A former Harford County bank teller was convicted last week of attempted murder and a host of other charges related to a 2019 home invasion of a bank customer.
Nathan Michael Newell, now 21, was found guilty of breaking into a 78-year-old man’s home in 2019 to rob him after the man made a large withdrawal from the bank where Newell worked, according to the Harford County State’s Attorney’s Office.
Newell, who was 19 at the time, gave a partial confession to Harford County Sheriff’s deputies after being arrested, and told police he was tired of working two jobs and was trying to afford his own place, according to court documents.
Last Friday, Newell was convicted of attempted second-degree murder, robbery, home invasion, first-degree burglary, attempted theft, and first- and second-degree assault after a two-day bench trial in Harford County, according to electronic court records.
A bench trial is held before a judge rather than a jury. Circuit Court Judge Angela Eaves heard the case.
Newell is scheduled to be sentenced Oct. 15, and his charges could carry a maximum sentence between 65 and 80 years.
Assistant public defender Marcus Jenkins said he felt that the case was overcharged, particularly the charges of attempted first- and second-degree murder Newell was facing. He was not found guilty of the attempted first-degree murder, but Jenkins said the alleged offense lacked the “specific and requisite intent” that would merit a charge of attempted murder.
“I am a bit disappointed about the resolution of the case,” Jenkins said. “I think that some of the convictions are unwarranted.”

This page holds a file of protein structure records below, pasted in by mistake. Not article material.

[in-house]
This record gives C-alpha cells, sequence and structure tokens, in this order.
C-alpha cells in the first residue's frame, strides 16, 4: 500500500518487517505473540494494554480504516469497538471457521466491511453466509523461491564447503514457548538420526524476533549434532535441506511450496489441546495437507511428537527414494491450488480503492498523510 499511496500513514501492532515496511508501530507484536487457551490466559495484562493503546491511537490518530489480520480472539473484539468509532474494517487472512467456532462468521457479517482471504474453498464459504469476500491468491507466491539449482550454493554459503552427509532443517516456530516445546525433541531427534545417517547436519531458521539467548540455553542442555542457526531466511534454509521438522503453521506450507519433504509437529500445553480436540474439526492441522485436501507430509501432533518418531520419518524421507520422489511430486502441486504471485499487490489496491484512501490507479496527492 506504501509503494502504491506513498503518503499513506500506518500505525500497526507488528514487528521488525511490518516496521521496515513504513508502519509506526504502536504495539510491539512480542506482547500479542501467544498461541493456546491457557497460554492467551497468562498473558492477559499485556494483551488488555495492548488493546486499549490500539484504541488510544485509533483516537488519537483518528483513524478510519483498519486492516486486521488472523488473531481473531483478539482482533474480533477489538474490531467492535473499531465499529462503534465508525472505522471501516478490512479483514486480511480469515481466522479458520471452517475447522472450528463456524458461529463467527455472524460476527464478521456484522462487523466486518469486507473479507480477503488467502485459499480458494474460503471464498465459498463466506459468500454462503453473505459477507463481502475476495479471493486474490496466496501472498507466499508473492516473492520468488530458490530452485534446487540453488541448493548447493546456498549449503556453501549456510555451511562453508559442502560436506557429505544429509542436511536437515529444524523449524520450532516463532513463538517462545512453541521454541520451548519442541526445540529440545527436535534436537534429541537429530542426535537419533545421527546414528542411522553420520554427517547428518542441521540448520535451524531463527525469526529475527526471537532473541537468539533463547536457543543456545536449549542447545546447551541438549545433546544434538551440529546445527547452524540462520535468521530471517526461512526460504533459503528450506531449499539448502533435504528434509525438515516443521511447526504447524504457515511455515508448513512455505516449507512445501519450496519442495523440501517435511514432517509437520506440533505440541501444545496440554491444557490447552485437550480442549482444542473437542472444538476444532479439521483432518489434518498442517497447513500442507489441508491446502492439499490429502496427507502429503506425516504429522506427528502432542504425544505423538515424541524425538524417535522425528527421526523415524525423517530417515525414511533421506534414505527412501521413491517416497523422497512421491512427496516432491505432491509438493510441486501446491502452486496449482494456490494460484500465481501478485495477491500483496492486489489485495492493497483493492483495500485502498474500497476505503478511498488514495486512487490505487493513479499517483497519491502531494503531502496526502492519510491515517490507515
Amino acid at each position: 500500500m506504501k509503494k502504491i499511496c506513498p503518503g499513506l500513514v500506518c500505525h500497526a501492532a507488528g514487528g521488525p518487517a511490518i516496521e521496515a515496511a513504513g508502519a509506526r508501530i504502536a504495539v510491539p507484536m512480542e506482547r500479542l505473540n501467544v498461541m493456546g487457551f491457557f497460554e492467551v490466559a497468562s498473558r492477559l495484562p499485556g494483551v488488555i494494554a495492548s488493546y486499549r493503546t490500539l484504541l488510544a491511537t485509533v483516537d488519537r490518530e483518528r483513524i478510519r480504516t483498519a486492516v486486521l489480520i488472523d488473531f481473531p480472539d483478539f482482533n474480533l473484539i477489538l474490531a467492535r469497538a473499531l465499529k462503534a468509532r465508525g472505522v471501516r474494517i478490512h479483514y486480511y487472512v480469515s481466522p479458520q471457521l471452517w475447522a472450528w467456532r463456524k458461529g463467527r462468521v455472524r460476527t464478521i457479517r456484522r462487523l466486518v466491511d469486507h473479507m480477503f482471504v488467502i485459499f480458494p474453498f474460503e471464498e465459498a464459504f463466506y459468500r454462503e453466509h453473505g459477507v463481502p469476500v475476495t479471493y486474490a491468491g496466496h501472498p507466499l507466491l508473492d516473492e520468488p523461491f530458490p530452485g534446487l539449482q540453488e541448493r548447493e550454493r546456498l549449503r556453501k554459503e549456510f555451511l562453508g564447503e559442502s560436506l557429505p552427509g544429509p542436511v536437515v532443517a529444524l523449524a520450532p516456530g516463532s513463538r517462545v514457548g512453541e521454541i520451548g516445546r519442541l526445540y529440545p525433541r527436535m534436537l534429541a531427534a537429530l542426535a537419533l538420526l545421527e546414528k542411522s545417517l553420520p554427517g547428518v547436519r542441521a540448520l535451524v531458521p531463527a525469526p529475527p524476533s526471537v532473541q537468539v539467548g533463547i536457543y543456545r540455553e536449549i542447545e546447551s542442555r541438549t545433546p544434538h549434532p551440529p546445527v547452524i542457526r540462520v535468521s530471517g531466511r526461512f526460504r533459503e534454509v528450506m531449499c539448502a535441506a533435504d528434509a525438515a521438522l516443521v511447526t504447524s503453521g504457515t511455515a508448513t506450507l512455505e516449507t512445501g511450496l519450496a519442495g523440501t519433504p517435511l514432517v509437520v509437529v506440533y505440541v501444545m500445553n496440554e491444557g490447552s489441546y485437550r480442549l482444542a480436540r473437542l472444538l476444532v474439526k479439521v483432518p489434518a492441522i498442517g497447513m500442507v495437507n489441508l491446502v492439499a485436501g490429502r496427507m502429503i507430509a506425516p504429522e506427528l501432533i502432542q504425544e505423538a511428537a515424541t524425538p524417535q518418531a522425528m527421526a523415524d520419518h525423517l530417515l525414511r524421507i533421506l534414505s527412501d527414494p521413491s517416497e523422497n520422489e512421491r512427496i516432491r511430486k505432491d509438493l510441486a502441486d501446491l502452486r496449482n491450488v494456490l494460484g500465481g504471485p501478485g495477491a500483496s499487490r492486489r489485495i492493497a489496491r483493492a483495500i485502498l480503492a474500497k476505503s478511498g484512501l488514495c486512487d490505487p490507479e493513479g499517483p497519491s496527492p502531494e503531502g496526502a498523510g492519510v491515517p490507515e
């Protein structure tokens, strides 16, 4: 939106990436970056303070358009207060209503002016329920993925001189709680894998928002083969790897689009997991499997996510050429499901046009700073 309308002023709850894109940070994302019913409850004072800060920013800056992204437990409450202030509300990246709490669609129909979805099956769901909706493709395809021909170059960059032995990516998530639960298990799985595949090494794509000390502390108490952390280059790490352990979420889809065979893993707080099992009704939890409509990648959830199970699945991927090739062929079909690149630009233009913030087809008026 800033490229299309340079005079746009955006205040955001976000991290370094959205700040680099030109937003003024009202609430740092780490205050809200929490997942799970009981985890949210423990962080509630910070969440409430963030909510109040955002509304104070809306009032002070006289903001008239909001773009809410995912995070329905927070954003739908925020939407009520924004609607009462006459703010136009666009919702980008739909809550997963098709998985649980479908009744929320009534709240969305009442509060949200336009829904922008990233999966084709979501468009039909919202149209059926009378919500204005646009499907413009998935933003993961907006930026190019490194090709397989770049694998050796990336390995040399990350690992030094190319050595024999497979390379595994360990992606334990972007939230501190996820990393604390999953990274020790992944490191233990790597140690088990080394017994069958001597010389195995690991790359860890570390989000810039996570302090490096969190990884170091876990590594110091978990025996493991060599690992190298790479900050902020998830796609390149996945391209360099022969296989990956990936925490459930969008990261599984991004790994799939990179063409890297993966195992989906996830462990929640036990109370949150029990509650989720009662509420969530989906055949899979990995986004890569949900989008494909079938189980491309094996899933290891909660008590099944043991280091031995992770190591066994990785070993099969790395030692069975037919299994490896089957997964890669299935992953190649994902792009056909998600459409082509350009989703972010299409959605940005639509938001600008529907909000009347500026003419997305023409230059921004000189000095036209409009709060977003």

Jenkins said the defense is “strongly considering” an appeal once sentencing has concluded.
Glenn Kulik, the bank customer, suffered multiple injuries during the incident, and was taken to Johns Hopkins Bayview for treatment of a broken leg, a bruised orbital area, two loose teeth and heart issues.
On Nov. 11, 2019, police responded to the 1800 block of Still Pond Way in Bel Air for the report of a burglary. Deputies were told that an unknown man wearing a mask, and later identified as Newell, rang the doorbell and forced his way into Kulik’s home when he opened the door. Newell tried to strangle Kulik until his 57-year-old stepdaughter jumped on Newell’s back, according to the prosecution’s statement.
Newell slammed her into a wall to get her off of him. According to court records, he held both Kulik and his stepdaughter by the throat at one point, asking where their money was. Newell began punching Kulik in the face, and his stepdaughter went to get a gun from a table in the home’s living room. She pulled the trigger three times, aiming at Newell, but the gun was not loaded, according to court documents.
Newell ran upstairs, and the stepdaughter ran to a nearby home to call the police. Nothing was reported missing from the home.
At some point during the altercation, Newell’s mask came off, and the victims told police they could identify him if they saw him again.
Kulik told police he thought the robber looked like a bank teller who had served him the week before. In fact, Deputy State’s Attorney Gavin Patashnick said, Newell had been the teller to give Kulik the $5,000 cash withdrawal at the bank.
Deputies went to the bank and were told that only one man, Newell, worked there. Kulik and his stepdaughter picked him out of a lineup of photos.
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Newell was arrested at Freedom Federal Credit Union’s Fountain Green branch on the 1300 block of Churchville Road, where he was briefly an employee.